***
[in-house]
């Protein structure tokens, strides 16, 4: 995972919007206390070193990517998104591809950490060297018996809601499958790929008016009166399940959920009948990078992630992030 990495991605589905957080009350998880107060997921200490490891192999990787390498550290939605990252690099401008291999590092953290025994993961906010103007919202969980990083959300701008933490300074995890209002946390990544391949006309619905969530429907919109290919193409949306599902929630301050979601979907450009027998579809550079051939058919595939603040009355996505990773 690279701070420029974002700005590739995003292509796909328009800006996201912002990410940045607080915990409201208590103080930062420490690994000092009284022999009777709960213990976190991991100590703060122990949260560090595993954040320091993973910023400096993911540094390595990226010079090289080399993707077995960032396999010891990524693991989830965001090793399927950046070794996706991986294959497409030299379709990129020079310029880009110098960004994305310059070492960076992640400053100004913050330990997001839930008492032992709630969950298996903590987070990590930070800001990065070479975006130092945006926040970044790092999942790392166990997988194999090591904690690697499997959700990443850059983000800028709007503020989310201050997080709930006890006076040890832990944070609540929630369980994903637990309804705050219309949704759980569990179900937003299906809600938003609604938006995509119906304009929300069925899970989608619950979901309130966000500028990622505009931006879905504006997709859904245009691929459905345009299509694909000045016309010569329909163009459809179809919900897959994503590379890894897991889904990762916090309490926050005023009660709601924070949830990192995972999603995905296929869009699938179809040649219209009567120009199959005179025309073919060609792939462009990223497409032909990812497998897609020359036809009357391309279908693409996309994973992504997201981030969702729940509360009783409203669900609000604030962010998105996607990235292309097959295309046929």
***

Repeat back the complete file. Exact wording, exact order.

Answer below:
[in-house]
């Protein structure tokens, strides 16, 4: 995972919007206390070193990517998104591809950490060297018996809601499958790929008016009166399940959920009948990078992630992030 990495991605589905957080009350998880107060997921200490490891192999990787390498550290939605990252690099401008291999590092953290025994993961906010103007919202969980990083959300701008933490300074995890209002946390990544391949006309619905969530429907919109290919193409949306599902929630301050979601979907450009027998579809550079051939058919595939603040009355996505990773 690279701070420029974002700005590739995003292509796909328009800006996201912002990410940045607080915990409201208590103080930062420490690994000092009284022999009777709960213990976190991991100590703060122990949260560090595993954040320091993973910023400096993911540094390595990226010079090289080399993707077995960032396999010891990524693991989830965001090793399927950046070794996706991986294959497409030299379709990129020079310029880009110098960004994305310059070492960076992640400053100004913050330990997001839930008492032992709630969950298996903590987070990590930070800001990065070479975006130092945006926040970044790092999942790392166990997988194999090591904690690697499997959700990443850059983000800028709007503020989310201050997080709930006890006076040890832990944070609540929630369980994903637990309804705050219309949704759980569990179900937003299906809600938003609604938006995509119906304009929300069925899970989608619950979901309130966000500028990622505009931006879905504006997709859904245009691929459905345009299509694909000045016309010569329909163009459809179809919900897959994503590379890894897991889904990762916090309490926050005023009660709601924070949830990192995972999603995905296929869009699938179809040649219209009567120009199959005179025309073919060609792939462009990223497409032909990812497998897609020359036809009357391309279908693409996309994973992504997201981030969702729940509360009783409203669900609000604030962010998105996607990235292309097959295309046929």